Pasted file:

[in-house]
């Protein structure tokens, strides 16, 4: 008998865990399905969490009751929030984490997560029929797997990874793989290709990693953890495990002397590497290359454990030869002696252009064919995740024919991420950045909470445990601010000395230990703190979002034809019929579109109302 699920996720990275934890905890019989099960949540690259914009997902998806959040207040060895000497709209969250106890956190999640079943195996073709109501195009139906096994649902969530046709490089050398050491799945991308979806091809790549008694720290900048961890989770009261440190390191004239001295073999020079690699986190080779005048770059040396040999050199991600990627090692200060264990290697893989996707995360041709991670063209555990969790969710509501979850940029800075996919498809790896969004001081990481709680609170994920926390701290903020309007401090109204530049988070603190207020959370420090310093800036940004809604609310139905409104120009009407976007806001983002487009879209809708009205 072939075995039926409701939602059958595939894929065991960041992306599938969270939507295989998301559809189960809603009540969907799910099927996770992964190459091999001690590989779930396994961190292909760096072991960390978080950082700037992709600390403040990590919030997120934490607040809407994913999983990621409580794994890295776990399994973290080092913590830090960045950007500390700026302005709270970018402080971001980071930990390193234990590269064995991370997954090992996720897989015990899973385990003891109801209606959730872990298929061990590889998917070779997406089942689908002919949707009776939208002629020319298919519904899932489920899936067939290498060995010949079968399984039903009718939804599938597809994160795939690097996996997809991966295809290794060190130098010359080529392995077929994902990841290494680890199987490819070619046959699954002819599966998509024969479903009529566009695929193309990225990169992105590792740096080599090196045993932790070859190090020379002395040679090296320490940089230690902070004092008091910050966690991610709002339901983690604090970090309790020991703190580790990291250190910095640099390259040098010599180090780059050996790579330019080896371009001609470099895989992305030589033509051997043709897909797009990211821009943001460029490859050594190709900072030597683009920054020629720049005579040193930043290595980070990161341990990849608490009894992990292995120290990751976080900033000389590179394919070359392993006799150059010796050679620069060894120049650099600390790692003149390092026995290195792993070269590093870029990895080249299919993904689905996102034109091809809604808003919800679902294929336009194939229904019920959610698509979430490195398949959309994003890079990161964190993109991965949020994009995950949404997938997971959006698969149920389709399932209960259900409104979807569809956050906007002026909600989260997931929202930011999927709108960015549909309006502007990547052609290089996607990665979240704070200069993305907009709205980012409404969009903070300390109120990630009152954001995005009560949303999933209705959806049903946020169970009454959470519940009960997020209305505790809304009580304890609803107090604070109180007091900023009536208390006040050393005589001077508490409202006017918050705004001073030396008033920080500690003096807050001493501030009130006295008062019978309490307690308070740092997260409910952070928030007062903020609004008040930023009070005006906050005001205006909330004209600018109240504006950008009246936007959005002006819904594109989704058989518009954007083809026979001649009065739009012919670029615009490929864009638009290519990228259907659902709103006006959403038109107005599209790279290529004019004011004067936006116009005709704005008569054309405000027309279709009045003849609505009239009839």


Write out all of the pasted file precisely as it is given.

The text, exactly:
[in-house]
């Protein structure tokens, strides 16, 4: 008998865990399905969490009751929030984490997560029929797997990874793989290709990693953890495990002397590497290359454990030869002696252009064919995740024919991420950045909470445990601010000395230990703190979002034809019929579109109302 699920996720990275934890905890019989099960949540690259914009997902998806959040207040060895000497709209969250106890956190999640079943195996073709109501195009139906096994649902969530046709490089050398050491799945991308979806091809790549008694720290900048961890989770009261440190390191004239001295073999020079690699986190080779005048770059040396040999050199991600990627090692200060264990290697893989996707995360041709991670063209555990969790969710509501979850940029800075996919498809790896969004001081990481709680609170994920926390701290903020309007401090109204530049988070603190207020959370420090310093800036940004809604609310139905409104120009009407976007806001983002487009879209809708009205 072939075995039926409701939602059958595939894929065991960041992306599938969270939507295989998301559809189960809603009540969907799910099927996770992964190459091999001690590989779930396994961190292909760096072991960390978080950082700037992709600390403040990590919030997120934490607040809407994913999983990621409580794994890295776990399994973290080092913590830090960045950007500390700026302005709270970018402080971001980071930990390193234990590269064995991370997954090992996720897989015990899973385990003891109801209606959730872990298929061990590889998917070779997406089942689908002919949707009776939208002629020319298919519904899932489920899936067939290498060995010949079968399984039903009718939804599938597809994160795939690097996996997809991966295809290794060190130098010359080529392995077929994902990841290494680890199987490819070619046959699954002819599966998509024969479903009529566009695929193309990225990169992105590792740096080599090196045993932790070859190090020379002395040679090296320490940089230690902070004092008091910050966690991610709002339901983690604090970090309790020991703190580790990291250190910095640099390259040098010599180090780059050996790579330019080896371009001609470099895989992305030589033509051997043709897909797009990211821009943001460029490859050594190709900072030597683009920054020629720049005579040193930043290595980070990161341990990849608490009894992990292995120290990751976080900033000389590179394919070359392993006799150059010796050679620069060894120049650099600390790692003149390092026995290195792993070269590093870029990895080249299919993904689905996102034109091809809604808003919800679902294929336009194939229904019920959610698509979430490195398949959309994003890079990161964190993109991965949020994009995950949404997938997971959006698969149920389709399932209960259900409104979807569809956050906007002026909600989260997931929202930011999927709108960015549909309006502007990547052609290089996607990665979240704070200069993305907009709205980012409404969009903070300390109120990630009152954001995005009560949303999933209705959806049903946020169970009454959470519940009960997020209305505790809304009580304890609803107090604070109180007091900023009536208390006040050393005589001077508490409202006017918050705004001073030396008033920080500690003096807050001493501030009130006295008062019978309490307690308070740092997260409910952070928030007062903020609004008040930023009070005006906050005001205006909330004209600018109240504006950008009246936007959005002006819904594109989704058989518009954007083809026979001649009065739009012919670029615009490929864009638009290519990228259907659902709103006006959403038109107005599209790279290529004019004011004067936006116009005709704005008569054309405000027309279709009045003849609505009239009839």